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Marriage Celebrant | Port Macquarie & Surrounding Suburbs 0449 998 550 julie@ceremoniesbyjulie.com
Tips To Writing Your Own Wedding Vows

Tips to writing your own Wedding Vows

Writing your own Wedding Vows can be a challenging decision, but don’t let it overwhelm you. Here are a few easy tips that can help you in your preparation, not only making your vows memorable but a decision that you won’t regret.

1. Get Approval.

Before you begin jotting down ideas, make sure that the ceremony officiant will allow you to read personal vows on the day. Some Celebrants or Holy Officials require you to recite vows that are specifically traditional, and there are others that would prefer to review the vows in advance, before your ceremony.

2. Make an Early Start.

Ceremonial vows can be a very difficult decision, and can be much the same as public speaking, but expressing yourself on a personal level. This is why it’s a good reason to get started early. Give yourself the time you deserve to write down your emotions and promises for the future. If this is left too late, nervous excitment tends to take hold, give yourself a generous month to plan out what you would like to say without the rush of making plans for the Big Wedding Day. After you’ve organised all of your wedding arrangements, try and get the first draft done in a relaxed environment away from the rush and stress, the best timeline I would recommend is three weeks. That way you will have the final draft completed with a week or so to rehearse.

3. Look for Inspiration.

To get inspired, I recommend looking firstly at some tradional vows, whether religious or spiritual, something that you would like to build onto. These can be united into your body of work and help you with your original words to personalise your vows.

4. The Tone of your Vows.

It’s best to know what sort of tone you’ll be setting for your vows. It can be serious, humourous, romantic, or just out right fun. But the most important thing to remember is it comes from your heart, even if there is a quirky side to your vows remember the seriousness of the promise and the commitment you will be making to your partner by acknoledging this fact.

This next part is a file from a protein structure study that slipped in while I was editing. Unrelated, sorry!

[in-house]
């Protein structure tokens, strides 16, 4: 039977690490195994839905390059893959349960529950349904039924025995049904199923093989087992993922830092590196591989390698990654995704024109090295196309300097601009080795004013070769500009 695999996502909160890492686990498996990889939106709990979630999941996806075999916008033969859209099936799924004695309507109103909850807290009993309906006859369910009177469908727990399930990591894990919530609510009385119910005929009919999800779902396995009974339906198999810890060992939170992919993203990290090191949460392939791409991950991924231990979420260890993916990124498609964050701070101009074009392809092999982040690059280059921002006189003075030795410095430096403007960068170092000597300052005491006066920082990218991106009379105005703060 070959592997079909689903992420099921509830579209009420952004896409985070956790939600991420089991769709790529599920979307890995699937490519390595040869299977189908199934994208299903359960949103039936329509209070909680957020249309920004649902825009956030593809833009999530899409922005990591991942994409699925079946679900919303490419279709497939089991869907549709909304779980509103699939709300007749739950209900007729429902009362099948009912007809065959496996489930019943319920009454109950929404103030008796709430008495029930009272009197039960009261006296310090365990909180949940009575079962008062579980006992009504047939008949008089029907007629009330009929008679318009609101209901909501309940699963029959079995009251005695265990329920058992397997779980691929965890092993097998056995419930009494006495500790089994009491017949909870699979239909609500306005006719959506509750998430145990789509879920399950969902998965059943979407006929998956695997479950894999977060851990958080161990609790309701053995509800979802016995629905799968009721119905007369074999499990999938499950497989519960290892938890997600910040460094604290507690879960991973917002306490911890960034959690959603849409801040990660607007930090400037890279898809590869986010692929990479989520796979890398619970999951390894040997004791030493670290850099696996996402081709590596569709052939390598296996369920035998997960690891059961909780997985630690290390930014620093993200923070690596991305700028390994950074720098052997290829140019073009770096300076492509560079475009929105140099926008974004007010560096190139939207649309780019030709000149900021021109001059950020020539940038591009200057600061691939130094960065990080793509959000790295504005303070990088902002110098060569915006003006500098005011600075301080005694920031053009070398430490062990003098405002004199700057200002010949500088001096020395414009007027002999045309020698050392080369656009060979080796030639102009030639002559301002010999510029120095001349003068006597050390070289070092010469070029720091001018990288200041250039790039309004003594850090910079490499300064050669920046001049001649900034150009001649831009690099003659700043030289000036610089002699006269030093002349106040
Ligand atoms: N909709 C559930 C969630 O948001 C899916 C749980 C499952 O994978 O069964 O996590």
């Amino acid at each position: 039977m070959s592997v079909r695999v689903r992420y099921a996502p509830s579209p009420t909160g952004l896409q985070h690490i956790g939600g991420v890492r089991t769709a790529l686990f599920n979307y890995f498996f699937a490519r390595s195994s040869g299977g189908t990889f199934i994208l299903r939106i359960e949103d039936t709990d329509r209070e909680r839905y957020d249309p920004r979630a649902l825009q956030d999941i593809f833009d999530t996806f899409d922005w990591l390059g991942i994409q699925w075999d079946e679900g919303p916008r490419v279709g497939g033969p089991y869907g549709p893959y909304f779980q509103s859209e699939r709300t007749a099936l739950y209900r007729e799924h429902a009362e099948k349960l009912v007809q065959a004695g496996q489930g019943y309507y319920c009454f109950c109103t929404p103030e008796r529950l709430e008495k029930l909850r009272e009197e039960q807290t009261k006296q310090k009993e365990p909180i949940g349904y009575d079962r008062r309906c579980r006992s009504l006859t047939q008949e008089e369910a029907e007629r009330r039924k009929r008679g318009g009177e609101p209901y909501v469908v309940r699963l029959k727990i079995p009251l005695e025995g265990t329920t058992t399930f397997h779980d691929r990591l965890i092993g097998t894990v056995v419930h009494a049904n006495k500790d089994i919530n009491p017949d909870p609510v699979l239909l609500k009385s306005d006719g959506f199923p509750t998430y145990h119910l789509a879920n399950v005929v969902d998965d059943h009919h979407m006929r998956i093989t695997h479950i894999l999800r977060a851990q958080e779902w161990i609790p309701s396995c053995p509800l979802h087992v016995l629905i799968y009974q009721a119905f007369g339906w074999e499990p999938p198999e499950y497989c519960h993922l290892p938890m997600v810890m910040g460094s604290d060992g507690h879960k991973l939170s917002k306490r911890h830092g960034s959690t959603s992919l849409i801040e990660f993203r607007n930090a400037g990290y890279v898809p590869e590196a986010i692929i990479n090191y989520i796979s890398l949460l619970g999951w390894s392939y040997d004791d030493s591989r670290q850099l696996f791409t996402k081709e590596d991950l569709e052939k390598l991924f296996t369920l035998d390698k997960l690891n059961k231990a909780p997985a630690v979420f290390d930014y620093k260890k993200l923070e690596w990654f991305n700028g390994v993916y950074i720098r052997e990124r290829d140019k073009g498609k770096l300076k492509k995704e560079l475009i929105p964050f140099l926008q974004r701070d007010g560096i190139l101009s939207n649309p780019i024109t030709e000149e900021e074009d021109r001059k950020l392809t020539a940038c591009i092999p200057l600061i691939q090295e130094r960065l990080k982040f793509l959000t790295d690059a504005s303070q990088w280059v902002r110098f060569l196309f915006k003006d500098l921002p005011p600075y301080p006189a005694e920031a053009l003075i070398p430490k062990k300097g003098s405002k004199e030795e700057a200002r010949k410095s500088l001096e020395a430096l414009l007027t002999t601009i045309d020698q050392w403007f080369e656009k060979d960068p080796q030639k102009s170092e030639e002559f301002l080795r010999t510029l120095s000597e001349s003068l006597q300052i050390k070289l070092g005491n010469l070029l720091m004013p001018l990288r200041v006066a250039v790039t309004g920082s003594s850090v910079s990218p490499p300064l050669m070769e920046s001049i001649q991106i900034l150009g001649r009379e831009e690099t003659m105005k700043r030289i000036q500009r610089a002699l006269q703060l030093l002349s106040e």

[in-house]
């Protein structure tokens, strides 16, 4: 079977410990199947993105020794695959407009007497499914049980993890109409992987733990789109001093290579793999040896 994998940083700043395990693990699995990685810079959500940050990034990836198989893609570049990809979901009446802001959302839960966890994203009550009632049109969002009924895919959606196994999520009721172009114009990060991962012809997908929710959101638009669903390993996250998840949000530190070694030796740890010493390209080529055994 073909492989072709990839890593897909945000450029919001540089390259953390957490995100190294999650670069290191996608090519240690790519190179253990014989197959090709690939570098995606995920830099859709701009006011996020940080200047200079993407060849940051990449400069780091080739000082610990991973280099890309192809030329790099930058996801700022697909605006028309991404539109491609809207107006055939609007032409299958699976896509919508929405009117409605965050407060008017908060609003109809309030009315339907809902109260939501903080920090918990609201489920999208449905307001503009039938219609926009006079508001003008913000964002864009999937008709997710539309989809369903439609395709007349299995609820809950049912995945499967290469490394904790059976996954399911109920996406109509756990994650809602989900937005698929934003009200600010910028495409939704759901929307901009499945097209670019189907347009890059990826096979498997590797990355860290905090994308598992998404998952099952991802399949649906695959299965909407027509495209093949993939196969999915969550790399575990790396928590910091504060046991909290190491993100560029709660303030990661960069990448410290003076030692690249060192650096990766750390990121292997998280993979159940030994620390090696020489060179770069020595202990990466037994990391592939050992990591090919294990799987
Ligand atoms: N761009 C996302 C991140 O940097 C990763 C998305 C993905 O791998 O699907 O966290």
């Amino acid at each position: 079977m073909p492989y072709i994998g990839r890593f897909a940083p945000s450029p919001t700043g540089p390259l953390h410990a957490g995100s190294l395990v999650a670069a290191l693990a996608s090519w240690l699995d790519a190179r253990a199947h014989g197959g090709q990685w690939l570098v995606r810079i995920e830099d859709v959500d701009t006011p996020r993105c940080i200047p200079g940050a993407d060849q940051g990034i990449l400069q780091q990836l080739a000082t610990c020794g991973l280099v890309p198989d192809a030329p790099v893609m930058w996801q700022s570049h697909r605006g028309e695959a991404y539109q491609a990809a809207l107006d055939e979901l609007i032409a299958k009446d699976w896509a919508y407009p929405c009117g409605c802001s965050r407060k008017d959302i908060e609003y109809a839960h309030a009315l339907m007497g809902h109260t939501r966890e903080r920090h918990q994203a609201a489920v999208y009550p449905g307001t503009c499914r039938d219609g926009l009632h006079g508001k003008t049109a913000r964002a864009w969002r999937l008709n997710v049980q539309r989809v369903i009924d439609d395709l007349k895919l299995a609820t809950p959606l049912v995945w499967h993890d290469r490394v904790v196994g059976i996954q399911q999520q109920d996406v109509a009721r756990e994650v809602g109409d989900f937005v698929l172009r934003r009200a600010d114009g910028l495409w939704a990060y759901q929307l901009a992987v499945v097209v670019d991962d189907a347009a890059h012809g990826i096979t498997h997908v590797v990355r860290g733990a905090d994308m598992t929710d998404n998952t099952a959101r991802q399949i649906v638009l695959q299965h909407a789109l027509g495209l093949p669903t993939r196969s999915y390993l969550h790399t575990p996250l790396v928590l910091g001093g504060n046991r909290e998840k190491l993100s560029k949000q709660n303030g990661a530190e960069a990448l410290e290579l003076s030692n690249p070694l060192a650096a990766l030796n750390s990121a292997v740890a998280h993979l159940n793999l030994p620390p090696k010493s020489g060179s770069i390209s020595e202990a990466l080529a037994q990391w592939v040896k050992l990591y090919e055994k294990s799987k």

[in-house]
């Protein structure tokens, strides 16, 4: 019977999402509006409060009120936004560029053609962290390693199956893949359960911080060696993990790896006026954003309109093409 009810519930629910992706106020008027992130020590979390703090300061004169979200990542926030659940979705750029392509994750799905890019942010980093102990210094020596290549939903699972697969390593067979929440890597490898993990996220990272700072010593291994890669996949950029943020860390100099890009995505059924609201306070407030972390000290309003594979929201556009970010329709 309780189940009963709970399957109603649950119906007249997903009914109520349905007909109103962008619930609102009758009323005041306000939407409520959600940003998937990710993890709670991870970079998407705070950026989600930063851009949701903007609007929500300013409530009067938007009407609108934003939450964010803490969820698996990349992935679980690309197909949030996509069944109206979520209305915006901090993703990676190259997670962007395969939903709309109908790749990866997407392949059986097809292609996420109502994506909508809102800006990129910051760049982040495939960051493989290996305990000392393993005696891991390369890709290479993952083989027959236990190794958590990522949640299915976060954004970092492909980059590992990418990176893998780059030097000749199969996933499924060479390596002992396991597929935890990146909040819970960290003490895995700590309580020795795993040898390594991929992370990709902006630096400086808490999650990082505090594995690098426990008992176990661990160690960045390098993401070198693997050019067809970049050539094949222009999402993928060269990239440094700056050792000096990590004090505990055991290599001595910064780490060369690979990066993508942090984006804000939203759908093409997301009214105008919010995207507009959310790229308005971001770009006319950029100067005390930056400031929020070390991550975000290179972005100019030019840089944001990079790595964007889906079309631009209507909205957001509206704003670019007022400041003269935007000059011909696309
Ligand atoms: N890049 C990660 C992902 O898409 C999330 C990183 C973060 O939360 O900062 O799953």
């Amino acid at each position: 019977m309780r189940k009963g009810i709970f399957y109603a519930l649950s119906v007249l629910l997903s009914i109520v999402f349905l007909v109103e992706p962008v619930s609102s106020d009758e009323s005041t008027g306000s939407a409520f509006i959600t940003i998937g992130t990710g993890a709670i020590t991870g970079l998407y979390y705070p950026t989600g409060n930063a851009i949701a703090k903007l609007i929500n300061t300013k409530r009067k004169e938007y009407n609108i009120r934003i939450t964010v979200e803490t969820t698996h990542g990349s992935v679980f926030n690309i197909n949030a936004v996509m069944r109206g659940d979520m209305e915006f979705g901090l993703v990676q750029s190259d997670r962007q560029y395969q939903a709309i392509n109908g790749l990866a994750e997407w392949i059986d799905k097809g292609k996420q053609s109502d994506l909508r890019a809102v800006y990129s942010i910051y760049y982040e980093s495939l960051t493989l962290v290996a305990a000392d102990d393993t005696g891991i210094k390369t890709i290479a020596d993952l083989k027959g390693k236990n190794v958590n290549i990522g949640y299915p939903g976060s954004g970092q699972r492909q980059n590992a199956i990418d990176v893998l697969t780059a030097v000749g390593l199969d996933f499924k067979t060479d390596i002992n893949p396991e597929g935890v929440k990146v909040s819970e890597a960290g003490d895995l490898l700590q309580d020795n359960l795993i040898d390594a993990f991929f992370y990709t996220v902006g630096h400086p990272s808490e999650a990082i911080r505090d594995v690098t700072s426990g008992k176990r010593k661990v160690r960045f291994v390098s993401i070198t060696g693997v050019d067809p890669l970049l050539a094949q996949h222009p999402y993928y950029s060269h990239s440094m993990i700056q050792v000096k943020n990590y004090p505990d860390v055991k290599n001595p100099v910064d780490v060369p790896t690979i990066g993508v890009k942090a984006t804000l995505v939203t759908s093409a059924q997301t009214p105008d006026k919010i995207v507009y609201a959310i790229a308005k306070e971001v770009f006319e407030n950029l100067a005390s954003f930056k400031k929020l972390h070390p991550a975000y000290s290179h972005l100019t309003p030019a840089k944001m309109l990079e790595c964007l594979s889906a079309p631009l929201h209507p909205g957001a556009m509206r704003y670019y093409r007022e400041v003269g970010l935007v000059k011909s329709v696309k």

5. What are the Logistics.

If you and your partner are writing your vows seperately, are you both going to be on the same page e.g. is your partners vows traditional and your’s funny? Is it appropriate to be reviewing the Wedding Vows before the big day? If not, it can be a good idea to send along a copy of both of your vows to a family member or friend for review to make sure they’re the similar same in tone or length.

6. Talk about your Vows.

Talk to your partner about your vows. Set some time aside to discuss what you envision in the relationship for the future, why you both decided to get married, and the importance of your relationship to each other. These can be some of the questions you can consider as well as the time you’ve already spent together during your courtship.

7. Relax and Reflect.

Time alone to relax and reflect often helps with externalising your inner thoughts. This can help you think about your future spouse and all of the time you’ve already spent together. How you really feel, what did you think about him/her when you first met them, when did you realise you were head over heels. All of these questions can be helpful when taking pen to paper, you can be actually suprised with what you come up with.

8. Get Some Ideas.

I highly recommend you look at other couples vows, read poetry and inspirational pieces of writing that you can incorporate into your own words. Certain passages can ring out to you, along with words that can truely make your vows an inspiration.

9. Structure your Vows.

Structuring your work gives you a direction to follow. Jot down a few ideas, often talking about them and vocalising to yourself can help with the outline that you’ll take.

10. Friends and Family.

Remember of course that you will reciting your vows infront of an audience, so  keep your vows understandable for everyone. Making vows embarrassing or cryptic leaves everyone feeling embarrassed or makes it hard for everyone to understand and enjoy.

 11. Great Timing.

Nobody likes long speeches, so get as much as you can in, in reasonable timing. Your vows are one of the most important and personalised moments of your Wedding Ceremony, but don’t have to be drawn out. Set a time limit that is around one minute. That time will seem much longer on the day with nervous excitement.

12. Practise your Vows out Loud.

Knowing your vows will only come with practice. Say your vows out loud and practice them with the time that you have, this way you will find the words will just flow on the day. And remember to breath while your speaking, you don’t want to be out of breath when your moment comes.

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